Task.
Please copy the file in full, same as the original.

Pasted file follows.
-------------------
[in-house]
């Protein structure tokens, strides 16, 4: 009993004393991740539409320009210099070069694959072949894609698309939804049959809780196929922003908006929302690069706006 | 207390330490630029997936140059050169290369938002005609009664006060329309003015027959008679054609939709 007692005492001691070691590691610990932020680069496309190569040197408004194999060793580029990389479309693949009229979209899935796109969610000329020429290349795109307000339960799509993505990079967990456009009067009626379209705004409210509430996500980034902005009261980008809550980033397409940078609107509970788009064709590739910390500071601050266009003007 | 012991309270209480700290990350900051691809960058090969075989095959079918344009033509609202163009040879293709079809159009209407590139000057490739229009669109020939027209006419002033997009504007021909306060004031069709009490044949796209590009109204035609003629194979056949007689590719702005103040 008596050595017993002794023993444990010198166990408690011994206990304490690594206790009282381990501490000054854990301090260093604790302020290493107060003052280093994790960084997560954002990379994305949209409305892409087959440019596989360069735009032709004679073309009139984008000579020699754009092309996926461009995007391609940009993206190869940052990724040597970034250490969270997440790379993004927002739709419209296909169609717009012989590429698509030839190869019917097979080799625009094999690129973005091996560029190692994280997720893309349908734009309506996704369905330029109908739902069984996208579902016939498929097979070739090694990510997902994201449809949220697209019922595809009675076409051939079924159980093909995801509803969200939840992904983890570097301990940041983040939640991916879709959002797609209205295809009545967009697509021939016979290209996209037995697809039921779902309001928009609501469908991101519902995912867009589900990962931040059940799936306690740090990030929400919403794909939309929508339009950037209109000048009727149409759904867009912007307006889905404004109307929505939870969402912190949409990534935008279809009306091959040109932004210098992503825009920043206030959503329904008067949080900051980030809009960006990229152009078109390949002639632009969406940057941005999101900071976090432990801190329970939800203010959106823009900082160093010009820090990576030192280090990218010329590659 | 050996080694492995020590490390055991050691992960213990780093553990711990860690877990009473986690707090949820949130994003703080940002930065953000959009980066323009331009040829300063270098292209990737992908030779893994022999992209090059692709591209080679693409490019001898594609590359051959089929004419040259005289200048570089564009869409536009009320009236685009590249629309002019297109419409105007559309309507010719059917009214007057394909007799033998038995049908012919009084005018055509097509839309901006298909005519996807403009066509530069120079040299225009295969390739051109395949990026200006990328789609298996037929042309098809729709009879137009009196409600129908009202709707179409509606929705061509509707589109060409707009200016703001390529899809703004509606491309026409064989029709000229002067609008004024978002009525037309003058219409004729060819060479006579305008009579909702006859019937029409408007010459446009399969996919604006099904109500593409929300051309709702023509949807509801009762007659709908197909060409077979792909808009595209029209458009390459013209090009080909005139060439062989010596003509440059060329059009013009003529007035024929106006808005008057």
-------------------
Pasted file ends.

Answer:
[in-house]
């Protein structure tokens, strides 16, 4: 009993004393991740539409320009210099070069694959072949894609698309939804049959809780196929922003908006929302690069706006 | 207390330490630029997936140059050169290369938002005609009664006060329309003015027959008679054609939709 007692005492001691070691590691610990932020680069496309190569040197408004194999060793580029990389479309693949009229979209899935796109969610000329020429290349795109307000339960799509993505990079967990456009009067009626379209705004409210509430996500980034902005009261980008809550980033397409940078609107509970788009064709590739910390500071601050266009003007 | 012991309270209480700290990350900051691809960058090969075989095959079918344009033509609202163009040879293709079809159009209407590139000057490739229009669109020939027209006419002033997009504007021909306060004031069709009490044949796209590009109204035609003629194979056949007689590719702005103040 008596050595017993002794023993444990010198166990408690011994206990304490690594206790009282381990501490000054854990301090260093604790302020290493107060003052280093994790960084997560954002990379994305949209409305892409087959440019596989360069735009032709004679073309009139984008000579020699754009092309996926461009995007391609940009993206190869940052990724040597970034250490969270997440790379993004927002739709419209296909169609717009012989590429698509030839190869019917097979080799625009094999690129973005091996560029190692994280997720893309349908734009309506996704369905330029109908739902069984996208579902016939498929097979070739090694990510997902994201449809949220697209019922595809009675076409051939079924159980093909995801509803969200939840992904983890570097301990940041983040939640991916879709959002797609209205295809009545967009697509021939016979290209996209037995697809039921779902309001928009609501469908991101519902995912867009589900990962931040059940799936306690740090990030929400919403794909939309929508339009950037209109000048009727149409759904867009912007307006889905404004109307929505939870969402912190949409990534935008279809009306091959040109932004210098992503825009920043206030959503329904008067949080900051980030809009960006990229152009078109390949002639632009969406940057941005999101900071976090432990801190329970939800203010959106823009900082160093010009820090990576030192280090990218010329590659 | 050996080694492995020590490390055991050691992960213990780093553990711990860690877990009473986690707090949820949130994003703080940002930065953000959009980066323009331009040829300063270098292209990737992908030779893994022999992209090059692709591209080679693409490019001898594609590359051959089929004419040259005289200048570089564009869409536009009320009236685009590249629309002019297109419409105007559309309507010719059917009214007057394909007799033998038995049908012919009084005018055509097509839309901006298909005519996807403009066509530069120079040299225009295969390739051109395949990026200006990328789609298996037929042309098809729709009879137009009196409600129908009202709707179409509606929705061509509707589109060409707009200016703001390529899809703004509606491309026409064989029709000229002067609008004024978002009525037309003058219409004729060819060479006579305008009579909702006859019937029409408007010459446009399969996919604006099904109500593409929300051309709702023509949807509801009762007659709908197909060409077979792909808009595209029209458009390459013209090009080909005139060439062989010596003509440059060329059009013009003529007035024929106006808005008057």